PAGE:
There’s nothing in the film that says he asked her, or if so, what she said. But it’s a matter of record that the real Eric O’Neill ceased his pursuit of his dream of a Special Agent job, and resigned from the FBI… in his own way, he was a casualty of Hanssen’s treachery, also.
For more information
These sites relate to this particular film.
- Amazon.com DVD page (version we reviewed):
Alternative, streaming version (seems overpriced):
Alternative, 4-spy-movies-for-$5 (w/o the DVD extras, and maybe with worse compression):
- IMDB page:
- IMFDB page:
- Rotten Tomatoes review page:
- Infogalactic page:
- History v. Hollywood page:
(It’s not on HvH but the same thing at a partner site):
Kevin was a former Special Forces weapons man (MOS 18B, before the 18 series, 11B with Skill Qualification Indicator of S). His focus was on weapons: their history, effects and employment. He started WeaponsMan.com in 2011 and operated it until he passed away in 2017. His work is being preserved here at the request of his family.
25 thoughts on “Saturday Matinee 2017 14: Breach (2007)”
Haven’t seen this one, but I don’t think Cooper has had his career-best performance yet.
But he just keeps delivering in everything he’s cast in.
He definitely helped to make The Kingdom into the only morally neutral and decently watchable flick about the ME from 9/11/01 until 13 Hours.
If you can find this 60 Minutes episode, watch it first: http://www.cbsnews.com/news/to-catch-a-spy-30-01-2003/
Or just Google Brian Kelley, he’s dead now, but there’s some great articles about him and what he did afterwards.
There’s a scene, i forget which part, where they’re in the basement, and Chris Cooper, points to a room and says, they’re looking at a CIA mole in there, and talks about gov’t waste, bureaucratic, inefficiency, etc. They were looking at Brian Kelley.
In the last section, you hit publish with part of your template left in:
“Movie is one simple buzzword. slight elaboration. What you’ll get from it. Smart ass closing.”
Ow. My secret’s out.
You have a CHECK next to Eric O’Neil, which is good, because IMDB says it’s O’Neill, with two Ls. Speaking of spelling, Hanssen is spelled right seven times, and wrong five times-at least.
Also, IMDB says the quote is “Ask me when we’ve caught him.”
IMDB may be right about the quote; however, I returned the DVD so I can’t check the quote!
There’s a story in that. The Blogbrother (who starts a new job today, good luck to him) borrowed the movie from the library in Big City, and loved it. He reminded me it was due, and asked if he could pick it up from my office… alas and alack, it was still in my DVD drive… in my computer bag… in the southern Hogney World office. $1/day overdue fees pour encourager le retour. I did pay his fees on RTB, and his fam’s library privileges are not at risk (and other Big City residents can watch Breach!)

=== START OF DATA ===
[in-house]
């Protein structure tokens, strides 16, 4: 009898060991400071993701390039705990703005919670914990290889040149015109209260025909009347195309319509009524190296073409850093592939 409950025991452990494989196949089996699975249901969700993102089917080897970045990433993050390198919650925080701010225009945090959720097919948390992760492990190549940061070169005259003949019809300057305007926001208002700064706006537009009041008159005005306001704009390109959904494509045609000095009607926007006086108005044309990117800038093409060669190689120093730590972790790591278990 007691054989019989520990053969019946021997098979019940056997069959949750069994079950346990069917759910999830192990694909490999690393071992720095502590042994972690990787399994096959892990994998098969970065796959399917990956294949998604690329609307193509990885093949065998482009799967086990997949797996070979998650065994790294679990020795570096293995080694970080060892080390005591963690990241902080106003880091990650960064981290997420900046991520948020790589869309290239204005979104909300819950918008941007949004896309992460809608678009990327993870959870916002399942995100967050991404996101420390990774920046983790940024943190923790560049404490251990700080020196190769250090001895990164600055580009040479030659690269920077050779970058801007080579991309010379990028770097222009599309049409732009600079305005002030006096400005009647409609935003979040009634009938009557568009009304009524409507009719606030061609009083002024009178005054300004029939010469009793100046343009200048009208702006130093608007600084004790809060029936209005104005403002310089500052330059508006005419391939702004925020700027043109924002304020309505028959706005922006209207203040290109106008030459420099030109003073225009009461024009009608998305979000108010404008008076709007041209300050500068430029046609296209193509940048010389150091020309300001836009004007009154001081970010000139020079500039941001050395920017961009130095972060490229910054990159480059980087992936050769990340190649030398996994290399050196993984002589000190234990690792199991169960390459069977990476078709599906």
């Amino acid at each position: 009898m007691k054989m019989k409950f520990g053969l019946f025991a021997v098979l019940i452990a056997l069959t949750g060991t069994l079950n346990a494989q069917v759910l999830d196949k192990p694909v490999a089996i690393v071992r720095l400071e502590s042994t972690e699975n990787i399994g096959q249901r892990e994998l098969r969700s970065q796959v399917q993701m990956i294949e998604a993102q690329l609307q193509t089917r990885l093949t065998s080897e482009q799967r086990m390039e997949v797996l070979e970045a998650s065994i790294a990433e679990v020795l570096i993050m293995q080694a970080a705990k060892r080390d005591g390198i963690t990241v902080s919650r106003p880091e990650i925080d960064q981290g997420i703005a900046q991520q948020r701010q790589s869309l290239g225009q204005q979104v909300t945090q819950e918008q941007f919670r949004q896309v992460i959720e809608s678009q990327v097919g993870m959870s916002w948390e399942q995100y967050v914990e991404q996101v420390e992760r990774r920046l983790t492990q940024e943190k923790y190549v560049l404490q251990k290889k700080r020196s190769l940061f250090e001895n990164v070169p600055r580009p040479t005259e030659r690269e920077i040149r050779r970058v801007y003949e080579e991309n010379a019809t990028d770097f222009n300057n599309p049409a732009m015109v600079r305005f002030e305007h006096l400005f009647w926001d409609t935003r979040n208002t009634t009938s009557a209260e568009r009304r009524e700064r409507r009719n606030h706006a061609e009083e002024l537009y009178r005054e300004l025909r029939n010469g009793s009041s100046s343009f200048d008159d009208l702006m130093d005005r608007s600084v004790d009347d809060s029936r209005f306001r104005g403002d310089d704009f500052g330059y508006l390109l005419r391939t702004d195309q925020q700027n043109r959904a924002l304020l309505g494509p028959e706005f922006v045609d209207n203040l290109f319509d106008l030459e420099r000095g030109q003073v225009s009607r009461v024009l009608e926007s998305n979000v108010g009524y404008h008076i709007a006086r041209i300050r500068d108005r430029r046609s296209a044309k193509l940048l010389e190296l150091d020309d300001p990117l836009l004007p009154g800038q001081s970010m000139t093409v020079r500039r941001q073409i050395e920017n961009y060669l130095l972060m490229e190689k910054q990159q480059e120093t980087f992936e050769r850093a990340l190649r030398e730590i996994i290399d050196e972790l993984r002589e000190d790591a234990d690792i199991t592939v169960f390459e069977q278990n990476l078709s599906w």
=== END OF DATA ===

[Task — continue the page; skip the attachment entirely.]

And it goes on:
Thanks for catching my carelessness on Hanssen. Should be fixed now.
Pay no attention to that Hog behind the curtain! The great and power…Hognose…spoken…“
Have it in my DVD library. Just watched it again last week. Excellent movie, almost a documentary.
Interesting to see a review of this, thanks. Saw this back when first released & thought it pretty darned good (and agree with both Aesop’s assessment of Cooper & yours as to makeup). Some writings available (e.g., Cherkashin’s book Spy Master) discuss Hannsen flipping Soviet approach to tradecraft on its head (specifying drop schedules/sequences). This, to a certain extent, frustrates the handler as they like to know who they’re dealing with, but was indicative of Hannsen’s security concerns, being aware as he was of Soviet defector debriefings.
Also saw it back then and was similarly impressed and didn’t catch that it was makeup making Cooper look so weird; just noted that he looked “off” – but what a PERFORMANCE! I agree he’s woefully underrated as an actor; his turn in Varsity Blues is another example. Laura Linney is another favorite to rarely seen.
With Hanssen; every US Intel and CI agency has at least one example of a treasonous bastard who shoulda been publicly immolated.
Did he really have all that laying in the trunk of his car when they peeled him boss, or was that clip just Hollywood dumbassery? Guns equal bad, so naturally more guns equals more badder. Like Duncan Hines frosting.
Thank you for the review, I will have to see it now.
I was impressed by Dennis Haysbert’s role in The Unit, and will always remember him for it, instead of his very popular Allstate commercial.
The role he caught me with was in Heat; small part yes, small actor, decidedly not.
Haysbert must be enjoying being a pitchman; I’m sure it pays well. I agree, the Unit was his high water mark, role-wise. When I watch it now, I just FF through most of the wives’ storylines.
Always cracks me up watching the insurance ad where the two hipsters are looking at the girl’s auto refund check from Allstate and the when guy starts to try to offer an argument, the tiny little girl says ‘Silence’ and Haysbert’s voice comes out.
I thought The Unit was great…..and then they tried to turn it into a whole army wives sob story. who cares about that crap?! this is supposed to be a series based on military action, not a bunch of dependapotamuses wasting their husband’s money, having stupid affairs, and trying to outdo their husbands for the shenanigans they get into. Haysbert played a good role there, and the episodes that he starred prominently in, he did quite well. one in particular stands out, where his father got a long awaited Silver Star for combat action in Korea, and the three storylines in that episode he weaved into a good hour of TV. anyhow, the show is great if you can fast forward through all of the wives and their trash.
Actually there was a national power surge as SOF veterans turned their TVs off midway through the first episode, when one guy’s flaky wife is having an affair with the CO. I’ve known some flaky wives who would do that but most guys who have the judgment to become SOF unit leaders avoid diving on that particular grenade. (The situation usually involves the CO calling in Sergeant Cuckold, and Cuck getting some time off to get his wife under control — either lashed down or cut loose, usually the latter. Or the problem recurs).